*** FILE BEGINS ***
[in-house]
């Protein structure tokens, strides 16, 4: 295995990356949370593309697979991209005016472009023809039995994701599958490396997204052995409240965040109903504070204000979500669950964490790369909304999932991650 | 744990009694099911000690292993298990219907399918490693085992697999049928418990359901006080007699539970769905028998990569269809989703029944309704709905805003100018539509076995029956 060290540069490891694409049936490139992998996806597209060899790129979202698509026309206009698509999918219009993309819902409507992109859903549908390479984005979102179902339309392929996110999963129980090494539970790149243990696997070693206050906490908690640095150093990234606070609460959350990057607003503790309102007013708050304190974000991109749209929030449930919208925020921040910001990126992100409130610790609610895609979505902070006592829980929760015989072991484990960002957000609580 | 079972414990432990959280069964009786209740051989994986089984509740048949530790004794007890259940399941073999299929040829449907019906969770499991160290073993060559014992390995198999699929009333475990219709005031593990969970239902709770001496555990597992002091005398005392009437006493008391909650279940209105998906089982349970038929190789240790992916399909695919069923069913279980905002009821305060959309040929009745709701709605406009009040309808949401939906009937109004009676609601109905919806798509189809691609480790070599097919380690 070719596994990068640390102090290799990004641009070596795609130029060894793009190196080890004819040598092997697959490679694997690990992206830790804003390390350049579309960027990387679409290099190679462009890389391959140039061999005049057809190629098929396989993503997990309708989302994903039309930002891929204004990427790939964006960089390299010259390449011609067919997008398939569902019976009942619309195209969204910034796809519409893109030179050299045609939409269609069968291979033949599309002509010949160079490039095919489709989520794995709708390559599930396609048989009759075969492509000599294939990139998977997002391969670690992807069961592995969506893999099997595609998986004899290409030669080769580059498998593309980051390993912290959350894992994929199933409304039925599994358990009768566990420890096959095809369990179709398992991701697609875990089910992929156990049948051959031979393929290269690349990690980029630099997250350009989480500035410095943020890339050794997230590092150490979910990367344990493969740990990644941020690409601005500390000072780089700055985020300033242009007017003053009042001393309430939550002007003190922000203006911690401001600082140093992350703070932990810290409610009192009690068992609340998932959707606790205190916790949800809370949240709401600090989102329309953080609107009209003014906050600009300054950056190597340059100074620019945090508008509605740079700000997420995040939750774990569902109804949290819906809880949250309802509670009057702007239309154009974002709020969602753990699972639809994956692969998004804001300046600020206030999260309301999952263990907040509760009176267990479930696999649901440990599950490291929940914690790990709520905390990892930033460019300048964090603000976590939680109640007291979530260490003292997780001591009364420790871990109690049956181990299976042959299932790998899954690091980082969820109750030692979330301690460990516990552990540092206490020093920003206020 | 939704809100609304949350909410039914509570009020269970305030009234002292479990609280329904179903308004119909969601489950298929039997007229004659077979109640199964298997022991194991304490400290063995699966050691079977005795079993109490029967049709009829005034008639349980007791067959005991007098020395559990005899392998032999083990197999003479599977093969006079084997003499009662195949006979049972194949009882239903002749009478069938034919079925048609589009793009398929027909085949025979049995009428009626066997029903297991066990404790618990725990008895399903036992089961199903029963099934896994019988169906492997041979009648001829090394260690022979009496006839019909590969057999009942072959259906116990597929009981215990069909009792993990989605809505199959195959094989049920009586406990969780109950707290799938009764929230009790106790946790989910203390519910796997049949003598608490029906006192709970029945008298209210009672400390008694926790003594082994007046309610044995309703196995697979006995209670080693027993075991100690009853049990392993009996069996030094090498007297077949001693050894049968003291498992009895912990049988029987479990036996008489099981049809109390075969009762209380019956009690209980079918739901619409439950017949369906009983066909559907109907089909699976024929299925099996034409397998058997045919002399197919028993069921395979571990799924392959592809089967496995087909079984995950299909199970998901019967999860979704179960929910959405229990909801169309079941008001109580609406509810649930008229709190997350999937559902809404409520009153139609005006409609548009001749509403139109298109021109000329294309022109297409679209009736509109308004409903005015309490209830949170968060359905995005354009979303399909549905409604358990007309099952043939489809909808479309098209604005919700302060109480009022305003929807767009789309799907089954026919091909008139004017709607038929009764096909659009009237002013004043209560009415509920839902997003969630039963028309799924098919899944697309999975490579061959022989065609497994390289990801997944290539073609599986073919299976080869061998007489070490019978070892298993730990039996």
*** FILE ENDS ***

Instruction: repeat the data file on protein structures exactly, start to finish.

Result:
[in-house]
């Protein structure tokens, strides 16, 4: 295995990356949370593309697979991209005016472009023809039995994701599958490396997204052995409240965040109903504070204000979500669950964490790369909304999932991650 | 744990009694099911000690292993298990219907399918490693085992697999049928418990359901006080007699539970769905028998990569269809989703029944309704709905805003100018539509076995029956 060290540069490891694409049936490139992998996806597209060899790129979202698509026309206009698509999918219009993309819902409507992109859903549908390479984005979102179902339309392929996110999963129980090494539970790149243990696997070693206050906490908690640095150093990234606070609460959350990057607003503790309102007013708050304190974000991109749209929030449930919208925020921040910001990126992100409130610790609610895609979505902070006592829980929760015989072991484990960002957000609580 | 079972414990432990959280069964009786209740051989994986089984509740048949530790004794007890259940399941073999299929040829449907019906969770499991160290073993060559014992390995198999699929009333475990219709005031593990969970239902709770001496555990597992002091005398005392009437006493008391909650279940209105998906089982349970038929190789240790992916399909695919069923069913279980905002009821305060959309040929009745709701709605406009009040309808949401939906009937109004009676609601109905919806798509189809691609480790070599097919380690 070719596994990068640390102090290799990004641009070596795609130029060894793009190196080890004819040598092997697959490679694997690990992206830790804003390390350049579309960027990387679409290099190679462009890389391959140039061999005049057809190629098929396989993503997990309708989302994903039309930002891929204004990427790939964006960089390299010259390449011609067919997008398939569902019976009942619309195209969204910034796809519409893109030179050299045609939409269609069968291979033949599309002509010949160079490039095919489709989520794995709708390559599930396609048989009759075969492509000599294939990139998977997002391969670690992807069961592995969506893999099997595609998986004899290409030669080769580059498998593309980051390993912290959350894992994929199933409304039925599994358990009768566990420890096959095809369990179709398992991701697609875990089910992929156990049948051959031979393929290269690349990690980029630099997250350009989480500035410095943020890339050794997230590092150490979910990367344990493969740990990644941020690409601005500390000072780089700055985020300033242009007017003053009042001393309430939550002007003190922000203006911690401001600082140093992350703070932990810290409610009192009690068992609340998932959707606790205190916790949800809370949240709401600090989102329309953080609107009209003014906050600009300054950056190597340059100074620019945090508008509605740079700000997420995040939750774990569902109804949290819906809880949250309802509670009057702007239309154009974002709020969602753990699972639809994956692969998004804001300046600020206030999260309301999952263990907040509760009176267990479930696999649901440990599950490291929940914690790990709520905390990892930033460019300048964090603000976590939680109640007291979530260490003292997780001591009364420790871990109690049956181990299976042959299932790998899954690091980082969820109750030692979330301690460990516990552990540092206490020093920003206020 | 939704809100609304949350909410039914509570009020269970305030009234002292479990609280329904179903308004119909969601489950298929039997007229004659077979109640199964298997022991194991304490400290063995699966050691079977005795079993109490029967049709009829005034008639349980007791067959005991007098020395559990005899392998032999083990197999003479599977093969006079084997003499009662195949006979049972194949009882239903002749009478069938034919079925048609589009793009398929027909085949025979049995009428009626066997029903297991066990404790618990725990008895399903036992089961199903029963099934896994019988169906492997041979009648001829090394260690022979009496006839019909590969057999009942072959259906116990597929009981215990069909009792993990989605809505199959195959094989049920009586406990969780109950707290799938009764929230009790106790946790989910203390519910796997049949003598608490029906006192709970029945008298209210009672400390008694926790003594082994007046309610044995309703196995697979006995209670080693027993075991100690009853049990392993009996069996030094090498007297077949001693050894049968003291498992009895912990049988029987479990036996008489099981049809109390075969009762209380019956009690209980079918739901619409439950017949369906009983066909559907109907089909699976024929299925099996034409397998058997045919002399197919028993069921395979571990799924392959592809089967496995087909079984995950299909199970998901019967999860979704179960929910959405229990909801169309079941008001109580609406509810649930008229709190997350999937559902809404409520009153139609005006409609548009001749509403139109298109021109000329294309022109297409679209009736509109308004409903005015309490209830949170968060359905995005354009979303399909549905409604358990007309099952043939489809909808479309098209604005919700302060109480009022305003929807767009789309799907089954026919091909008139004017709607038929009764096909659009009237002013004043209560009415509920839902997003969630039963028309799924098919899944697309999975490579061959022989065609497994390289990801997944290539073609599986073919299976080869061998007489070490019978070892298993730990039996």